Cisco Executives in Brazil Jailed: Cause Could be Brazil Corruption not Cisco Wrongdoing

Rob Enderle

Cisco was just caught in a tax sting and a large number of executives, with little or no warning, were tossed in jail.


( Bloomberg reports the federal police Web site alleges the U.S. company and its Brazilian partners used offshore companies to evade import duties on networking hardware, evading roughly $824 million in taxes over five years.)


This may not be because Cisco did anything wrong but because the company didn't give in to extortion, and we need to wait until all the facts are in. This serves as a reminder that having relatively uncorrupt law enforcement is one of the benefits of living in the United States that we probably take way too much for granted.


South America is known for having a heavy bribery and corruption problem, and even there Brazil stands out. I was an internal auditor for IBM when we had a problem there where an executive -- and IBM had hard rules against this -- was caught in a bribery scandal. It was clear at the time the executive was put in an unwinnable position and made a bad decision largely because he wasn't given a good choice.


As a result, when I see something like the Cisco problem, I want to understand both sides of the story before I form an opinion. In areas where there is lots of corruption, not going to jail may have more to do with whom you bribe than anything you did or didn't do. So we need to take a breath and hold for the facts.


U.S. Companies At Disadvantage


The problem is, U.S. companies are between a rock and a hard place in countries where bribery is common. If they don't bribe, they get nailed to the wall by the local government, and if they do bribe, they get nailed to the wall by our government, making doing business in these countries incredibly risky.


For Cisco, even telling the whole story could be difficult because, in doing business in South America, it may have done some things unacceptable to U.S. law enforcement, making it incredibly hard to defend itself now.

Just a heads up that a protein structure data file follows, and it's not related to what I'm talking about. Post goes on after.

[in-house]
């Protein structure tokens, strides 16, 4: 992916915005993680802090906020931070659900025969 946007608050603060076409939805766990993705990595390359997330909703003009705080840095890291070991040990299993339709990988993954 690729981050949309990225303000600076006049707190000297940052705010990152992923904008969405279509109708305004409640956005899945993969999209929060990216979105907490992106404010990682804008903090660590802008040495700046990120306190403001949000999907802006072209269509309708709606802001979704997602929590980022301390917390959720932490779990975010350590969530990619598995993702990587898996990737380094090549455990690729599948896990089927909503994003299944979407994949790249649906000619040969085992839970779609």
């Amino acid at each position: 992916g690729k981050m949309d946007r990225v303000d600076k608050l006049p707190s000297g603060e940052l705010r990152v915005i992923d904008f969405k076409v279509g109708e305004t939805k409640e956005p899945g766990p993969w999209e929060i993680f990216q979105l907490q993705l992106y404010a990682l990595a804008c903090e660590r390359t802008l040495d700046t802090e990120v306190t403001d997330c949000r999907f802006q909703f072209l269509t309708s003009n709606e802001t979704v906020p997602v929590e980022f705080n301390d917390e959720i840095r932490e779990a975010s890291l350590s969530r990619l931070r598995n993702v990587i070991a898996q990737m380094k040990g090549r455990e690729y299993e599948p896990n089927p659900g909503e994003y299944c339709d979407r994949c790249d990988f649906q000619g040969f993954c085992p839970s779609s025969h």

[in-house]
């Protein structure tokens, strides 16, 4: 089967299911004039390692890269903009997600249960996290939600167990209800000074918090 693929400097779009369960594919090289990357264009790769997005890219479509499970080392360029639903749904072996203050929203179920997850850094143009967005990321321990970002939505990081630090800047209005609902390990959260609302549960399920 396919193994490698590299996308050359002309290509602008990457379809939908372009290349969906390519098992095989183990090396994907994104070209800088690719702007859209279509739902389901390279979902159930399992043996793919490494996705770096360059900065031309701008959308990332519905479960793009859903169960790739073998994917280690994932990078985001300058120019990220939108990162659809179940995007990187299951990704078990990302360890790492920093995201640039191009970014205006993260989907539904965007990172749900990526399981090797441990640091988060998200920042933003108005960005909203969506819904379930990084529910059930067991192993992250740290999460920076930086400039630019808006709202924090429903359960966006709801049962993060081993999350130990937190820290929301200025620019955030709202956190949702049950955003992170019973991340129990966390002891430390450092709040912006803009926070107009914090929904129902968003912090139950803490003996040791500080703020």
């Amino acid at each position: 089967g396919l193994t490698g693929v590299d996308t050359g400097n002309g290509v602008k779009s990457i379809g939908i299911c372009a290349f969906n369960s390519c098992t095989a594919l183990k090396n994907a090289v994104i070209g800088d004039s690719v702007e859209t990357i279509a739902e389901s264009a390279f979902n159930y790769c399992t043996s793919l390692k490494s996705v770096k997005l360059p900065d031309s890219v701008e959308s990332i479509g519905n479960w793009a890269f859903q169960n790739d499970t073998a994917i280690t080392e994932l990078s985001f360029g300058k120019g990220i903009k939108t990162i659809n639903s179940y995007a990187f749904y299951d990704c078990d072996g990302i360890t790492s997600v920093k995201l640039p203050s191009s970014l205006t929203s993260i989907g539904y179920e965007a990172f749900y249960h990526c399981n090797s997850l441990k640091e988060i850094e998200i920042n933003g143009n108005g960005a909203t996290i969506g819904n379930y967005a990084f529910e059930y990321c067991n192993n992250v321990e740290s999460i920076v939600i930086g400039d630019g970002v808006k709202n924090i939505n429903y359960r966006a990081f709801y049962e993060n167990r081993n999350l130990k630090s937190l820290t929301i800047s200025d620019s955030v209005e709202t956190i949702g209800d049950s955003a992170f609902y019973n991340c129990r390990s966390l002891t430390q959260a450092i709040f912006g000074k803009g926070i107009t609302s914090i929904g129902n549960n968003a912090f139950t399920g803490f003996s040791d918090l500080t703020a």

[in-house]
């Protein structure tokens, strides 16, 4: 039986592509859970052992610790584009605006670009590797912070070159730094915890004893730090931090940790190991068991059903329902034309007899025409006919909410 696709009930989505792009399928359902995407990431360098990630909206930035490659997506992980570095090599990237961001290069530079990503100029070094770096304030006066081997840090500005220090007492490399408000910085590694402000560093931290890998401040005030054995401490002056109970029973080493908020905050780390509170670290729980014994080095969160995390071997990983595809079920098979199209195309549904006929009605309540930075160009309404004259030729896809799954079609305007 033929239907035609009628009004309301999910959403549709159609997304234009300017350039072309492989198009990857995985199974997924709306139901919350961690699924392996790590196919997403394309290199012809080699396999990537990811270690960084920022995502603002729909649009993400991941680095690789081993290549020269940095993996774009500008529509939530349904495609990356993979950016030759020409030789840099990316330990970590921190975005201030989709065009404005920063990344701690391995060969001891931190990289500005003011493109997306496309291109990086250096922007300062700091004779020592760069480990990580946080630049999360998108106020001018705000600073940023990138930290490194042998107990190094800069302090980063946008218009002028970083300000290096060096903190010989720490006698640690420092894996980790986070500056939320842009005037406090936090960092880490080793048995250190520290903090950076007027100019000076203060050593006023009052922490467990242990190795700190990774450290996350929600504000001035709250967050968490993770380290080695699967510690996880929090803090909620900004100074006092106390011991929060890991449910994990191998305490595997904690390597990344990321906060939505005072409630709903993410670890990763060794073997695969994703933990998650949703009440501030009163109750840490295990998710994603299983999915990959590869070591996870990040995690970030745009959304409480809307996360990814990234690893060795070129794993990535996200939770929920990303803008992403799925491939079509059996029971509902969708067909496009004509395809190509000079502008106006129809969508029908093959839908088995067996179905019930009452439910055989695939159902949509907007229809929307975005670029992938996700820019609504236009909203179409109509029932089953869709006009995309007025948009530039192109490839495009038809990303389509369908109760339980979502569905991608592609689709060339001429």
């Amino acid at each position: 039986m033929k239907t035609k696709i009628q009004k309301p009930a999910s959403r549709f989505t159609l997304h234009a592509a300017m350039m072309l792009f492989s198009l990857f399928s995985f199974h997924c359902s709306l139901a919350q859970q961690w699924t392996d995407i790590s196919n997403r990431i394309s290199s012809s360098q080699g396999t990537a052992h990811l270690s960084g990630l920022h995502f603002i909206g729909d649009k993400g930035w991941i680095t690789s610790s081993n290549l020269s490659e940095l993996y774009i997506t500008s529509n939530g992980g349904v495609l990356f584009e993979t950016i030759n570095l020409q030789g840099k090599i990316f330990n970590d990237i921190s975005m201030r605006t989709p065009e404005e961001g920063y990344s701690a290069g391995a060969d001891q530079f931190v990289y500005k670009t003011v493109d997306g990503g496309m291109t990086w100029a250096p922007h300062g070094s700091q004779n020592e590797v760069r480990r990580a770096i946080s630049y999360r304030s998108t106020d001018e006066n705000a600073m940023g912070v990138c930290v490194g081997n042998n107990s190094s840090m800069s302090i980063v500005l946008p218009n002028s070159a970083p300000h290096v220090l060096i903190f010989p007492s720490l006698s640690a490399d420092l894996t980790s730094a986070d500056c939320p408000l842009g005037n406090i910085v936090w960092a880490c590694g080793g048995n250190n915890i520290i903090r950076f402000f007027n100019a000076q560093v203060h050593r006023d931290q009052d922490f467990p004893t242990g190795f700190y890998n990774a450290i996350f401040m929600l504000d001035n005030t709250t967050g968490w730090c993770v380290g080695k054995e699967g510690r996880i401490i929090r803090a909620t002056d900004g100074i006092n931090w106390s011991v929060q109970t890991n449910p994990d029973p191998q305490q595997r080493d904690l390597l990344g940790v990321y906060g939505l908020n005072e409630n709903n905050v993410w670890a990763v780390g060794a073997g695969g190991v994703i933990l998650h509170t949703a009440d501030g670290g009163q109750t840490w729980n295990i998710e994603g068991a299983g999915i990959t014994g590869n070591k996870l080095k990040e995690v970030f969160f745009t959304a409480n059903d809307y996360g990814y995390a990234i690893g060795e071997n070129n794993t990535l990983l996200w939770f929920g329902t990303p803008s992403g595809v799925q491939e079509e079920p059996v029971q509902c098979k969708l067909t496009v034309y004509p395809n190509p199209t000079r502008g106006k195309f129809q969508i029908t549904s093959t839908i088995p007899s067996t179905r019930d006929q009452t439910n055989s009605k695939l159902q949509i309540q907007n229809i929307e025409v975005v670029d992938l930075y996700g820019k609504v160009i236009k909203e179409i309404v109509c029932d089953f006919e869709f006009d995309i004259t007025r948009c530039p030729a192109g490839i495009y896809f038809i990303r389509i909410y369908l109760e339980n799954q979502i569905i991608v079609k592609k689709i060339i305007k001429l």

Personally, I think it is probably better not to do business in countries that have this problem, or to work through independent third parties and not establish a presence there, rather than take this risk. In the end, this may be a cautionary tale for any company doing business in South America: The risks may exceed the benefits.


So to understand this, watch what happens next. If Cisco pays a large sum of money, then exits this market without criminal charges, chances are this was a failed attempt at extortion with a rather solid "or else." If people go to jail and the U.S. Justice Department takes action, then Cisco has a more serious problem.


Wrapping Up


In the end though, I still believe we need a better way to deal with foreign corruption. Either we accept it as a price of doing business, which it is, or we don't allow U.S. companies to enter these regions without much more U.S. protection.


Upsetting a U.S. multi-national during an election year could be a mistake for Brazil as well and give the Republicans a way to divert at least some attention from Iraq and Iran and onto something else, such as Cisco's defense. Cisco is one of the most powerful companies in what is still a Super Power and if this doesn't piss off the Cisco CEO, I'm not sure what will.


This isn't to say Cisco didn't do something wrong, but it is are entitled to the benefit of the doubt. And given it is Brazil, I have a lot of doubt.


Cisco has a reputation for being an honest company and this one event, given where it is, shouldn't tarnish that before the facts are in. Let's watch this one closely but not jump to conclusions before it is clear, if it ever is clear, who is truly in the wrong here.

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Add Comment      Leave a comment on this blog post
Oct 18, 2007 9:10 AM Francesco Cardi Francesco Cardi  says:
Dear Rob,Your post on Cisco Brazil is a incredible sum of commonplaces and prejudices on Brazil. There is no one single evidence or fact in your post, neither in favor nor against. You definitely seems someone whos light years from current reality here in Sao Paulo.You dont even bore you to make reference to sources. Here in Brazil, differently from China, there is a free press and a strong debate going on on this case. Please have a read to trustable sources before writing something. I dont have the time to refer you to trustable sources in English or Portugues, but I will do it this night.Francesco Cardi Reply